Of course, they would not have been beholden to Wall Street for their job, wouldn't have contempt for the hoi polloi everywhere west of Wall and Broad, and wouldn't have needed to cuddle up with other little masters of the universe in order to ensure their own feathered nest awaits them the second they leave what is more and more humorously referred to as "public service."

    Where you sit may depend on where you stand -- but it shouldn't determine whether you have the courage to even take a stand.
    Nov 20, 2009. 10:06 AM | 9 Likes Like |Link to Comment
  • 11 Stocks Increasing Dividends, Long-Term Return [View article]
    Thank you for your always-interesting articles, D4L. My watch list is filled with companies like these so I always appreciate seeing new ones to add to the mix.

    Though I am solidly in the camp of those who believe in dividend investing, I part company with those who buy companies like WMT, ABT and MCD exclusively, believing an incremental increase from 2% to 2.2% will serve their portfolios well. That level of yield and "safety" that comes only from size may be illusory -- many former "dividend aristocrats" lost their lands and castles and are now begging in the streets for food. (GE, BAC and C were once considered aristocrats and are now paupers...) That's why I think it's essential to look at the up-and-comers, the niche players, and those increasing market share like the ones you have identified here.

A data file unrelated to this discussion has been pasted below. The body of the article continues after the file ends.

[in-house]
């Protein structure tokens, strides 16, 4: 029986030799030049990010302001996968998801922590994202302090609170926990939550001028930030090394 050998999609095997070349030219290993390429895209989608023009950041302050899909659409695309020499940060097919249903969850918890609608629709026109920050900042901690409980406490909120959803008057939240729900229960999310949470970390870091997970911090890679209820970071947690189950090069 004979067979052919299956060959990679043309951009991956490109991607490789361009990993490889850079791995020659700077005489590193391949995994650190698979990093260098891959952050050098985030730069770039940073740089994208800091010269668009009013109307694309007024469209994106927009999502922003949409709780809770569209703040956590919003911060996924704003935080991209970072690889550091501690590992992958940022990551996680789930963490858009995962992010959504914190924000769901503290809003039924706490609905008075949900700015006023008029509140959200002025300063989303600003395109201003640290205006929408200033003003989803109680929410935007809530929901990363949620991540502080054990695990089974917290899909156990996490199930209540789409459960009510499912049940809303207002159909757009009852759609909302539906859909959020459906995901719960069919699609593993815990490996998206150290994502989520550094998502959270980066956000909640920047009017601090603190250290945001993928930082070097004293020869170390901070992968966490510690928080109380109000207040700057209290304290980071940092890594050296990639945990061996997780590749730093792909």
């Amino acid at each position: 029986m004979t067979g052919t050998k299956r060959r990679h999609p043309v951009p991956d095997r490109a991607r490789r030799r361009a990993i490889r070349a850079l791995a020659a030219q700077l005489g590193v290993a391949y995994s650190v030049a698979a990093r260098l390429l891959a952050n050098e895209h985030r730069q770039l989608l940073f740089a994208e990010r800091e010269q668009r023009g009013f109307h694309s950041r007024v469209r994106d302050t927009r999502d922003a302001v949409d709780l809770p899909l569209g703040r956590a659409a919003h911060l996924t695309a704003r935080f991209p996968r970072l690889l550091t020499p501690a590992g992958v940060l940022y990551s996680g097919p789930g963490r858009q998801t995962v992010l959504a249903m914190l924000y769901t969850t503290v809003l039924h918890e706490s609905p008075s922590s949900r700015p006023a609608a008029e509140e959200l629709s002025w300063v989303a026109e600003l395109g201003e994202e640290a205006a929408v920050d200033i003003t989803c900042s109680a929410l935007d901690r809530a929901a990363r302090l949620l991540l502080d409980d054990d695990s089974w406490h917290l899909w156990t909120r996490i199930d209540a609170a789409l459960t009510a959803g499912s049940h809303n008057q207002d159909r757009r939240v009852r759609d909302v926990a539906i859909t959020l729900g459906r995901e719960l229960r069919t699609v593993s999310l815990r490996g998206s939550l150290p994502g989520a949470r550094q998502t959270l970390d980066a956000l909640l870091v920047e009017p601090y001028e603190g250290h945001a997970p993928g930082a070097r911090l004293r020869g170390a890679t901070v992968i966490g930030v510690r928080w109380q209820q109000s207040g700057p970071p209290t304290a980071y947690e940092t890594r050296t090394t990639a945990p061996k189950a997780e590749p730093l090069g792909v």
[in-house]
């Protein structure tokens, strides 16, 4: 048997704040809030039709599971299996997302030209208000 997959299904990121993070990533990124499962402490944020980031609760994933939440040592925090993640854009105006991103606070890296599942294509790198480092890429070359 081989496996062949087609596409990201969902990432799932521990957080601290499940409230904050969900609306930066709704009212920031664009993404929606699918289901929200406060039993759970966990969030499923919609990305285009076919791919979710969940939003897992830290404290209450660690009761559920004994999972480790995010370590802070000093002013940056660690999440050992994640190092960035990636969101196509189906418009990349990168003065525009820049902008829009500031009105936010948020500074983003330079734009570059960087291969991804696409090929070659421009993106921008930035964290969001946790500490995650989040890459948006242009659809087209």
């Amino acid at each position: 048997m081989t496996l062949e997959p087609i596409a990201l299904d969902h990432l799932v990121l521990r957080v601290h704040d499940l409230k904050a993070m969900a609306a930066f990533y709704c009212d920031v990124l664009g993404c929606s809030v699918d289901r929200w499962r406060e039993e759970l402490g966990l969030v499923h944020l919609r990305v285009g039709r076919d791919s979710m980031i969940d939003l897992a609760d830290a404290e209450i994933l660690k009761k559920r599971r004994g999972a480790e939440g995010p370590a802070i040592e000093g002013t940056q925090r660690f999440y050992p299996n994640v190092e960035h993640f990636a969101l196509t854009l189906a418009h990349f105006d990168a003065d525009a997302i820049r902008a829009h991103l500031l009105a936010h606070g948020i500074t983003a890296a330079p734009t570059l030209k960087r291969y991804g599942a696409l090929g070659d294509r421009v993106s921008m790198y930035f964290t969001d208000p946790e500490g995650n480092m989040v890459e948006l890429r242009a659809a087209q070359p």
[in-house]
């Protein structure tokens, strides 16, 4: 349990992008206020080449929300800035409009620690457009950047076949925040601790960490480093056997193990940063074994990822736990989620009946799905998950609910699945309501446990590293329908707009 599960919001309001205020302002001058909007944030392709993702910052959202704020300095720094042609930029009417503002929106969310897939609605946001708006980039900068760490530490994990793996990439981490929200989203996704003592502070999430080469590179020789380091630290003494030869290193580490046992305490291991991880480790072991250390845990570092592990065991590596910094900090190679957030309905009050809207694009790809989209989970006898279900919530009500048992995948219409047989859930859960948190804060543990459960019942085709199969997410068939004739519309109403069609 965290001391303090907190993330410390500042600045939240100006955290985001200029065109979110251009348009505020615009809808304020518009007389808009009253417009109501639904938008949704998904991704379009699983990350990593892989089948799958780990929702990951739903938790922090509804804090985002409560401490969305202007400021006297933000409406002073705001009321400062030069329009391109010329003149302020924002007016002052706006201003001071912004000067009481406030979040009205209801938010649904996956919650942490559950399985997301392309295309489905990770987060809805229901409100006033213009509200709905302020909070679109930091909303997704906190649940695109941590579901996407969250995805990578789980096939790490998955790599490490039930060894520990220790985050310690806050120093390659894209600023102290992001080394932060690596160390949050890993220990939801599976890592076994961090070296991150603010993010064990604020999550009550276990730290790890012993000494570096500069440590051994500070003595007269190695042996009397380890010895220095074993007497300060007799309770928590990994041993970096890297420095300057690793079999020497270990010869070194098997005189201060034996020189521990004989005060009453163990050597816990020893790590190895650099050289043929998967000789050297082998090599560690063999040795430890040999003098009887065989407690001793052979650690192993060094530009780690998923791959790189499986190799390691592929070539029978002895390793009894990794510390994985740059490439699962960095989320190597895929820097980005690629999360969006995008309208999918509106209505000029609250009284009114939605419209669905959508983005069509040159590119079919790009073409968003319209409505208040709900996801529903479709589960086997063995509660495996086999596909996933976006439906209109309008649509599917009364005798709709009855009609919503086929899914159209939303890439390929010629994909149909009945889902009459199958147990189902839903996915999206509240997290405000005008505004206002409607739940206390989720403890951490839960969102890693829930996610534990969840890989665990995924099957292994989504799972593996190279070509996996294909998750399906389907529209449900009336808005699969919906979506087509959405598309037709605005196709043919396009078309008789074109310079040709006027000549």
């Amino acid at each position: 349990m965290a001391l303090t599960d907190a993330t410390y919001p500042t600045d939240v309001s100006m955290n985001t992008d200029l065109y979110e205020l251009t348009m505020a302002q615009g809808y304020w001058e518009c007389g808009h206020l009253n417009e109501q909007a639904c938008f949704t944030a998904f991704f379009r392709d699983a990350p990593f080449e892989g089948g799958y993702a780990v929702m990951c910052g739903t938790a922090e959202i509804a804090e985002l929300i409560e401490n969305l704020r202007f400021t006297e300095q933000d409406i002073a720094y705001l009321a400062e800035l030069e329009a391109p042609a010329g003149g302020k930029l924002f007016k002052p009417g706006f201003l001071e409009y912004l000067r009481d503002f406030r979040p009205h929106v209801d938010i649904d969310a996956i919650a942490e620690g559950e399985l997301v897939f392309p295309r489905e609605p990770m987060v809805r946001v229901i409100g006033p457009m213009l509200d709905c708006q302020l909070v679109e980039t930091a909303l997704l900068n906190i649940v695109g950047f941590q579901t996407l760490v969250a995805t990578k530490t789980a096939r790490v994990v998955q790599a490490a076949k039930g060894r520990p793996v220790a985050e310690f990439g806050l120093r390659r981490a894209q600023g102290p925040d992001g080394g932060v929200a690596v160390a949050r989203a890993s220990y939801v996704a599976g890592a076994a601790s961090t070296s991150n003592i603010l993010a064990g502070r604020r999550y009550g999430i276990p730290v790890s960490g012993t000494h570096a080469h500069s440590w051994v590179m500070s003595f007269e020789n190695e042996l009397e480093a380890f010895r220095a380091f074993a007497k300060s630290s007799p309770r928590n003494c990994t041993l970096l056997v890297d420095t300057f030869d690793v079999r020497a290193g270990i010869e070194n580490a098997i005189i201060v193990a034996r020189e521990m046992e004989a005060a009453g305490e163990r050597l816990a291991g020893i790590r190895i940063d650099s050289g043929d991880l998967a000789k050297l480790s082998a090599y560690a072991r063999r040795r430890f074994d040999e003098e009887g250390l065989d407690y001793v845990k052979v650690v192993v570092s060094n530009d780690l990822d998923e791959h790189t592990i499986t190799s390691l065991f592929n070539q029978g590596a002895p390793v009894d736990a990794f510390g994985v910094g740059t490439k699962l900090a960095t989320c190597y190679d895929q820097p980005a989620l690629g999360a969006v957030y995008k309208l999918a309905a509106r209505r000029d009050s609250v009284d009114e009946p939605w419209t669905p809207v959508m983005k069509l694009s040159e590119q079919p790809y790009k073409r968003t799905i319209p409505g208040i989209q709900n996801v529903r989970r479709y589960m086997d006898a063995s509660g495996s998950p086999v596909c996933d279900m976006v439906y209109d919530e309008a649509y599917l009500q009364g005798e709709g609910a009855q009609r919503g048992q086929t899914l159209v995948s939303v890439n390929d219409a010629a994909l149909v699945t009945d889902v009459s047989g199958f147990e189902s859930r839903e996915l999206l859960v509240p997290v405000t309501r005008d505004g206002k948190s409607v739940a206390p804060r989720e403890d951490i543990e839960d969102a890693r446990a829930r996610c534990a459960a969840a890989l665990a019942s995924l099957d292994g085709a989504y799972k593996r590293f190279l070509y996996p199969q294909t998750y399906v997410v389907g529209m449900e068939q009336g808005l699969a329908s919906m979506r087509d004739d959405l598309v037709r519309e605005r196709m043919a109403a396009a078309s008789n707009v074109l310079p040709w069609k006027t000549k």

While well-managed, growing companies that yield 2-3% and are growing their dividends 10% a year, year after year are good -- those of us older than 20 or 30 need to see some income TODAY as well.

    That's why I research, own, and write about food and energy companies whose product will be consumed as long as their are people on earth and who <> have an equally fine record of increasing dividends -- but do so from a much higher base.

    (For example, many natural gas pipeline MLPs yield more than 8%, are conservatively managed, and have raised their dividends every year since they are paid on the amount of gas going through their pipeline -- the owner of the gas takes all the risk in the price of the product.)

    For me, dividends are an important part of our total return and dividend growth is an essential element in increasing portfolio value. But dividend growth from a higher sustainable baseline is even better!
    Nov 20, 2009. 09:57 AM | 8 Likes Like |Link to Comment
  • Bill Gross: Anything But 0.01% [View article]